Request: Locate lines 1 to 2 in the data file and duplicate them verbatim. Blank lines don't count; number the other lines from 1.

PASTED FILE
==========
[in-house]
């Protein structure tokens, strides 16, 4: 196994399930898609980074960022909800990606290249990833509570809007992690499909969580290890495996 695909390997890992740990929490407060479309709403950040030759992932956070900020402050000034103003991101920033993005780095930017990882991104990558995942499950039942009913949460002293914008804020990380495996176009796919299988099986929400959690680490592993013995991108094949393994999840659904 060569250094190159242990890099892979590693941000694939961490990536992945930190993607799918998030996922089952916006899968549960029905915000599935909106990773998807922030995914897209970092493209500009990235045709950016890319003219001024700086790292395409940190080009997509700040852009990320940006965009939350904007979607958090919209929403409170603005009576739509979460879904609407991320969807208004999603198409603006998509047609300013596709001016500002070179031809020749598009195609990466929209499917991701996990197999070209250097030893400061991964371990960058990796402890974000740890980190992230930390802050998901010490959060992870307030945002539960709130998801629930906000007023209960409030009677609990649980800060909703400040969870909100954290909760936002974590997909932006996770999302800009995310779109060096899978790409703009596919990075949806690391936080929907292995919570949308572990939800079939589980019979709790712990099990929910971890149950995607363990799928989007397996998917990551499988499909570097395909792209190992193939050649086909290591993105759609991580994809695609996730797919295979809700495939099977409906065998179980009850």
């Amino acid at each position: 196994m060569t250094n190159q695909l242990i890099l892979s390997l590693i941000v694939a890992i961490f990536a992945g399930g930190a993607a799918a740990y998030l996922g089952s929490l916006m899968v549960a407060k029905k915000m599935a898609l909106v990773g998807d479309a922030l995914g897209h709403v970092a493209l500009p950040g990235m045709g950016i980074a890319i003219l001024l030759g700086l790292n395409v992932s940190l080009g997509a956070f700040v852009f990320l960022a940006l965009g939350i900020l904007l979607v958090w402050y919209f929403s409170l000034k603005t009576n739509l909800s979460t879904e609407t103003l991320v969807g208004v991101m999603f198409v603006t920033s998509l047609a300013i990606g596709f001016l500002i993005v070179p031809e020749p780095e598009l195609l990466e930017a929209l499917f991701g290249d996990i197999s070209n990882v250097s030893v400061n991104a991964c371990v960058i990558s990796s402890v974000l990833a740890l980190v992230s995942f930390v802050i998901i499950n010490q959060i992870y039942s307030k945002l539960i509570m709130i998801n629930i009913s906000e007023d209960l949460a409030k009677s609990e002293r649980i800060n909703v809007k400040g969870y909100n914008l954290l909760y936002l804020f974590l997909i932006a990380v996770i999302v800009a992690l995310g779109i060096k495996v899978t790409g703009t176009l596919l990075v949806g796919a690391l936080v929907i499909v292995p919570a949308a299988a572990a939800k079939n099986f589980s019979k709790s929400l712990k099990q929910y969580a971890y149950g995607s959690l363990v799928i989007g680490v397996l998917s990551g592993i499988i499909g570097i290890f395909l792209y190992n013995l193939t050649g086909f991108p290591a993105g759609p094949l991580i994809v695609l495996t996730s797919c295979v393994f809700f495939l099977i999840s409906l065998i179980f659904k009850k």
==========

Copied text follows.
[in-house]
């Protein structure tokens, strides 16, 4: 196994399930898609980074960022909800990606290249990833509570809007992690499909969580290890495996 695909390997890992740990929490407060479309709403950040030759992932956070900020402050000034103003991101920033993005780095930017990882991104990558995942499950039942009913949460002293914008804020990380495996176009796919299988099986929400959690680490592993013995991108094949393994999840659904 060569250094190159242990890099892979590693941000694939961490990536992945930190993607799918998030996922089952916006899968549960029905915000599935909106990773998807922030995914897209970092493209500009990235045709950016890319003219001024700086790292395409940190080009997509700040852009990320940006965009939350904007979607958090919209929403409170603005009576739509979460879904609407991320969807208004999603198409603006998509047609300013596709001016500002070179031809020749598009195609990466929209499917991701996990197999070209250097030893400061991964371990960058990796402890974000740890980190992230930390802050998901010490959060992870307030945002539960709130998801629930906000007023209960409030009677609990649980800060909703400040969870909100954290909760936002974590997909932006996770999302800009995310779109060096899978790409703009596919990075949806690391936080929907292995919570949308572990939800079939589980019979709790712990099990929910971890149950995607363990799928989007397996998917990551499988499909570097395909792209190992193939050649086909290591993105759609991580994809695609996730797919295979809700495939099977409906065998179980009850």